Lincoln University Cooperative Extension (LUCE) works to enhance the quality of life for diverse, limited-resource audiences through supportive research at local, state, regional, national and international levels. Programs address the needs of small farmers in 12 counties throughout Missouri, concentrated in southeast Missouri, as well as targeted counties in central Missouri. LUCE also provides regional and area educators — and 4-H and youth development programs — in St. Louis and Kansas City Urban Impact Centers, as well as in outreach centers in Sikeston, Lilbourn, Charleston and Caruthersville in southeast Missouri and in central Missouri. LUCE’s Innovative Small Farmers’ Outreach Program (ISFOP) operates in 21 Missouri counties focused in the St. Louis and Kansas City metro areas, as well as southwest Missouri. ISFOP helps the small farmers and ranchers of Missouri, especially those who are socially disadvantaged and underserved, to improve their farms’ efficiency while taking good care of the soil, water and the environment. ISFOP also focuses on urban food production to help limited resource minority residents, especially the elderly, get access to fresh, nutritious produce. LUCE specialists also collaborate to offer workshops and programs on topics as diverse as implementing timber stand improvements for wildlife habitat management; increasing opportunities for small-farm aquaculture; and exploring new markets for sheep and goats.
Missouri University of Science and Technology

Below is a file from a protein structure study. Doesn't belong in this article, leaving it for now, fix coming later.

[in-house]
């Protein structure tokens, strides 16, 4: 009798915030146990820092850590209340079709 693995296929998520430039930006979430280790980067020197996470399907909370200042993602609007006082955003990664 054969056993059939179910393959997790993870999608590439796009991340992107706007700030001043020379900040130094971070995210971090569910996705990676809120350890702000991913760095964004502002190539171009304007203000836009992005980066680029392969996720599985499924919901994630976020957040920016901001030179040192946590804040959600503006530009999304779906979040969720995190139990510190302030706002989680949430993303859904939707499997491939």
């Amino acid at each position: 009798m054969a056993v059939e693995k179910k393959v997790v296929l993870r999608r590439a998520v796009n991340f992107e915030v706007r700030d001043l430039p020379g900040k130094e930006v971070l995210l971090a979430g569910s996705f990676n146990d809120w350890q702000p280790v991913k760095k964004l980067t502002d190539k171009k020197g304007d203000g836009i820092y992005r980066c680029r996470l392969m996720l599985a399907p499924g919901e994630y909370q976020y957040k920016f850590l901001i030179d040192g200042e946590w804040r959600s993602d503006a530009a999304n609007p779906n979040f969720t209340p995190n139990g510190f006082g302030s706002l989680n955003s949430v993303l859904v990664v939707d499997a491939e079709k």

Missouri S&T’s Office of Technology Transfer and Economic Development (TTED) helps grow Missouri’s economy by advancing technology commercialization, encouraging entrepreneurship and promoting business opportunities. TTED hosts a Small Business and Technology Development Center (SBTDC) to provide aspiring entrepreneurs and small business owners with training and counseling. In FY 2016, its clients obtained $7.1 million in investments.
The SBTDC celebrates and shares client and partner successes. The center hosted the Missouri East Central regional business awards. Long-term client Public House Brewing Company received the Business Growth Award in recognition of its expanded facility, barrel production and multi-state distribution, contributing to brewery industry job growth. Public House began in 2010 and now has more than 30 employees and revenues that will soon surpass $1 million.
Another successful client, Cohen Architectural Woodworking, is expanding by 34,000 square feet to meet growing customer demand. The project will result in 35 new or more permanent jobs in an area with chronic low employment.
Students present their project designs for the Better Campus Competition in April of 2016.
Photo: Sam O’Keefe/Missouri S&T
The SBTDC partnered with Dent County Extension in the Community Foundation of the Ozark’s Salem GRO project, as well as in Innovate Ozarks, a seminar focused on customer service, entrepreneurship and economic development.
The center’s Innovation Park — home to entrepreneurs, early-stage companies and the campus offices of The Boeing Company and Garmin Ltd. — creates invaluable educational work experiences for students. TTED offered the Entrepreneurial Internship and Cooperative Education Program for a third year. This innovative experiential learning opportunity provides funding for Missouri S&T students to immerse themselves in an entrepreneurial venture under the guidance of mentors for up to four months.
University of Missouri–Kansas City
MU Extension, in partnership with UMKC’s Institute for Human Development (IHD) and Innovation Center, reaches into the community to build the capacity of individuals and organizations.